On the right pathway at the Early Learning Center
Kids First is using its weekly column to feature a local child-care center each week. There are 14 licensed child-care providers in Pitkin County. They all offer different programs with different philosophies.
When choosing a daycare program, it is best to visit and ask questions. Kids First can provide a checklist of questions and things to look for in a caregiver. There is also a resource library in the Kids First office with information on early childhood development and parenting.
The Early Learning Center is a lively place for children. It is never long before you hear music – children singing, a Friday afternoon rock ‘n’ roll dance, a classical piece, a toddler marching band, an opera, a song to encourage clean-up.
The preschoolers are baking bread, the toddlers are exploring new glitter paint, the infants are discovering new everything – the joy of early childhood life and a typical day at the ELC in the Yellow Brick School in Aspen. The Yellow Brick was purchased by the city of Aspen in an effort to keep child-care providers in the city and make them a key component of our community.
The providers at the Yellow Brick take advantage of being in Aspen and interacting with the community. In June there will be a new park for the children with various playground surfaces and equipment. Everyone is looking forward to having that beautiful space.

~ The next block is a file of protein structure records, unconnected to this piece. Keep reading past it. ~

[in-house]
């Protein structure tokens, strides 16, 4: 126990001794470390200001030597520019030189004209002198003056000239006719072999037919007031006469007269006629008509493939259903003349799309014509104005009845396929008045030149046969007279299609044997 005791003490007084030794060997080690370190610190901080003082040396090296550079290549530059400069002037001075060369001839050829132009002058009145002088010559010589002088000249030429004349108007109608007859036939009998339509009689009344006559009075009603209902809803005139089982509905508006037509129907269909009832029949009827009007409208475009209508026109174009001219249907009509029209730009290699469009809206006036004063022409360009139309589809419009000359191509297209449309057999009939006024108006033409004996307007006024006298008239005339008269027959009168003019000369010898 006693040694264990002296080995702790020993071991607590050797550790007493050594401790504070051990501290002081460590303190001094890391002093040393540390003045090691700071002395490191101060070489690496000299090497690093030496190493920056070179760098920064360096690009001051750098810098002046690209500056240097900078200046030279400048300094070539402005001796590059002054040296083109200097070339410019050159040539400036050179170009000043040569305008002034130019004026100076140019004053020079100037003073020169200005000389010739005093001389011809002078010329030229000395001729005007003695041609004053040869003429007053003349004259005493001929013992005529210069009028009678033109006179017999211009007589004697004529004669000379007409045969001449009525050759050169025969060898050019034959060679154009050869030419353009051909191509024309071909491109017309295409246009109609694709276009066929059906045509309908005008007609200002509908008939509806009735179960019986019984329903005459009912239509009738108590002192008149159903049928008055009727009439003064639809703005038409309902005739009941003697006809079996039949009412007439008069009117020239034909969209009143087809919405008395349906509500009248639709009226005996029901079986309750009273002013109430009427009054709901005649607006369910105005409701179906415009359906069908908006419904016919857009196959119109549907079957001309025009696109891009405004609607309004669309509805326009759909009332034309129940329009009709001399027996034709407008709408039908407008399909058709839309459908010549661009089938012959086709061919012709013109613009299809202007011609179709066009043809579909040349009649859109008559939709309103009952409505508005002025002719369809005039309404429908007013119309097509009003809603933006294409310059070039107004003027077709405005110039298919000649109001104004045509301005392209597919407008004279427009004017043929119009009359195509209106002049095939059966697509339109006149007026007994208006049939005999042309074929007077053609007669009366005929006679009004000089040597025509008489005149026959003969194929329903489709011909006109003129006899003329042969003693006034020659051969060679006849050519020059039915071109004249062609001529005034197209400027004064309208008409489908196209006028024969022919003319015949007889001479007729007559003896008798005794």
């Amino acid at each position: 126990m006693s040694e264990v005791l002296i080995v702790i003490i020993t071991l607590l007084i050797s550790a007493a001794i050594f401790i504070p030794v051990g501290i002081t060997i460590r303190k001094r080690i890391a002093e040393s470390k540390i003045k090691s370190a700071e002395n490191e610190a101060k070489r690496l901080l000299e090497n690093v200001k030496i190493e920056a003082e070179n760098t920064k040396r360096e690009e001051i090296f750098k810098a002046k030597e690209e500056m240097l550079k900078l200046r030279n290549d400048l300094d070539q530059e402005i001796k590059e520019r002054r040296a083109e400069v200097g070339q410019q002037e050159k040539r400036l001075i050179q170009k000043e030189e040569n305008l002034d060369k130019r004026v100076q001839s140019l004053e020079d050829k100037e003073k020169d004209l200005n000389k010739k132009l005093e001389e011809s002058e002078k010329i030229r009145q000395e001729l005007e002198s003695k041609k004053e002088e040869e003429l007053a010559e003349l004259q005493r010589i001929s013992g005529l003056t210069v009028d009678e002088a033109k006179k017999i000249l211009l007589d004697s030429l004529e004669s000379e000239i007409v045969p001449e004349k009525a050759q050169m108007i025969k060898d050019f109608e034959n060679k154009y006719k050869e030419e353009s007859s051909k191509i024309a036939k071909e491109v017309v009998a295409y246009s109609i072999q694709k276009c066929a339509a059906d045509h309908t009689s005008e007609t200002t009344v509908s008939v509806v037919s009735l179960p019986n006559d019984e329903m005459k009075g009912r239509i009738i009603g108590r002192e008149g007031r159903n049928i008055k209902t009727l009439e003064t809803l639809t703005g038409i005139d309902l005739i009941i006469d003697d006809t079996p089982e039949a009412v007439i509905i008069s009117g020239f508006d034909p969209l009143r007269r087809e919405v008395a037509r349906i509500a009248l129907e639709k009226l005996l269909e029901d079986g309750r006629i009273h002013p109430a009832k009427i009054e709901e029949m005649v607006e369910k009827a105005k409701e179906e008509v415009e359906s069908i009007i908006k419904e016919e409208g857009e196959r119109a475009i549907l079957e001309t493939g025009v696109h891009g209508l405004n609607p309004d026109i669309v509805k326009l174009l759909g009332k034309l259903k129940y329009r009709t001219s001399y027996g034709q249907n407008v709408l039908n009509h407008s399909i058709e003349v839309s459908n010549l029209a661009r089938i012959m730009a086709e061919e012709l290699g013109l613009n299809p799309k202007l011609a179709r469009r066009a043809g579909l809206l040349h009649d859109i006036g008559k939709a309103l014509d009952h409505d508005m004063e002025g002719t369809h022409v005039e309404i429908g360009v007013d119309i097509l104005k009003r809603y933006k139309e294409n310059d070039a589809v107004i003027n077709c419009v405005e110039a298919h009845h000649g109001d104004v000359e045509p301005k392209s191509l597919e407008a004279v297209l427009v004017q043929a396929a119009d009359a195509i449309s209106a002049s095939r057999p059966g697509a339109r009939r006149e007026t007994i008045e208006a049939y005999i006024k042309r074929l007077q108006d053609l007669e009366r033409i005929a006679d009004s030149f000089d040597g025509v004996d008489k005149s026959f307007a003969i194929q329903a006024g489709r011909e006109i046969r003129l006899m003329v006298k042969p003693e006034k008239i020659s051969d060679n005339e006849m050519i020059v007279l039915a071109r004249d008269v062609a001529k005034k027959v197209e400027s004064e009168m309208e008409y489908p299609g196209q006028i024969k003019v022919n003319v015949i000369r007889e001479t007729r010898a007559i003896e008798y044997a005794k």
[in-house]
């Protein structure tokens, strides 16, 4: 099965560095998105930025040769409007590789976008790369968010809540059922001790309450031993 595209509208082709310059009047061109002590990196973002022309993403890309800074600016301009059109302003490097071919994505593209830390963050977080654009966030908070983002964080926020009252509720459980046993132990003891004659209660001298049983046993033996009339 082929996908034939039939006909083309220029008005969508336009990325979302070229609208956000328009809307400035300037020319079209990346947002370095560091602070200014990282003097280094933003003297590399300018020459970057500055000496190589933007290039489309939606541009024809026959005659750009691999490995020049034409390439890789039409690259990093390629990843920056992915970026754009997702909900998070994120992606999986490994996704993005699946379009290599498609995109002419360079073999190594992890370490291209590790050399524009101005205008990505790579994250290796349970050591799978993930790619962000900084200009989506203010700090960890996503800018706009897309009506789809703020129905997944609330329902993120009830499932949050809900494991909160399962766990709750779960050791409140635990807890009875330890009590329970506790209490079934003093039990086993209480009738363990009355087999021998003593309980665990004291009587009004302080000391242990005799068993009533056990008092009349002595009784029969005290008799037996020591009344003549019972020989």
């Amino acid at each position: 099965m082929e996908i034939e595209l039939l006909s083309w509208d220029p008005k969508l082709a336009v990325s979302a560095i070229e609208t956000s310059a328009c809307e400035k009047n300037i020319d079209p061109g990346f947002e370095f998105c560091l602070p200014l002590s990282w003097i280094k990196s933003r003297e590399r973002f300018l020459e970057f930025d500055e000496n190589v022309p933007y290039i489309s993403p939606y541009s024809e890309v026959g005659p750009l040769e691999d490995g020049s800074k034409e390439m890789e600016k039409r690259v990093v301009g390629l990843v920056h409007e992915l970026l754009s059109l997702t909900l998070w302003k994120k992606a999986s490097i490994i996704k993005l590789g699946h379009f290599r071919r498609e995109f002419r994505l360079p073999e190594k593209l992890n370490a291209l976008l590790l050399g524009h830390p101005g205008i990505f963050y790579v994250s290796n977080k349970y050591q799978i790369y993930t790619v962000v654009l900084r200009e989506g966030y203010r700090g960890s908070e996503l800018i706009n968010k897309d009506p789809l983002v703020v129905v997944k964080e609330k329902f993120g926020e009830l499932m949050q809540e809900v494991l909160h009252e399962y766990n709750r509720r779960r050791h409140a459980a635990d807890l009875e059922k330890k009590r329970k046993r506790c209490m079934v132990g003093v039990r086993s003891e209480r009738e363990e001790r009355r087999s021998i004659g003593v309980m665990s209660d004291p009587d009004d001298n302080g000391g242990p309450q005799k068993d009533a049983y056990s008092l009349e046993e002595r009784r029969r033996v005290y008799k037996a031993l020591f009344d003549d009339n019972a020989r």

“Our center is devoted to the whole child – social, emotional, cognitive, and physical. Our curriculum thrives on literature, language, art, music, environmental awareness, and creative expression,” says Patric McLaughlin, director of the ELC.
She and her staff place great emphasis on having respect for children and filling their lives with beauty. The rooms have plants, candles, music, soft-colored fabric around windows, and are set up to invite play at various centers.
The preschool room is a feast for the eyes with kid-crafted mobiles hanging from the ceiling and the latest project sitting on a center table at the head of the classroom – a gigantic dinosaur to be featured at the Aspen Art Museum in a children’s art exhibit in April. The preschoolers are having circle time and are engrossed in their conversation about weather, sharing their personal stories.
Across the hall in the toddler room, the kids are playing in the castle that they made for their castle program, which involves reading fairy tales and dressing up in medieval costumes. In the infant room, classical music is playing softly as the teacher is making a bottle and holding the babies.
The most important learning is from birth to five years. “The experiences during this time in life will determine the type of learner, citizen, and kind of individual that a child will become,” says McLaughlin. “What you must do is subject them to many positive experiences to develop the pathways for future learning.”
One thing’s for sure, pathways are being made and they are on the right road at the ELC.
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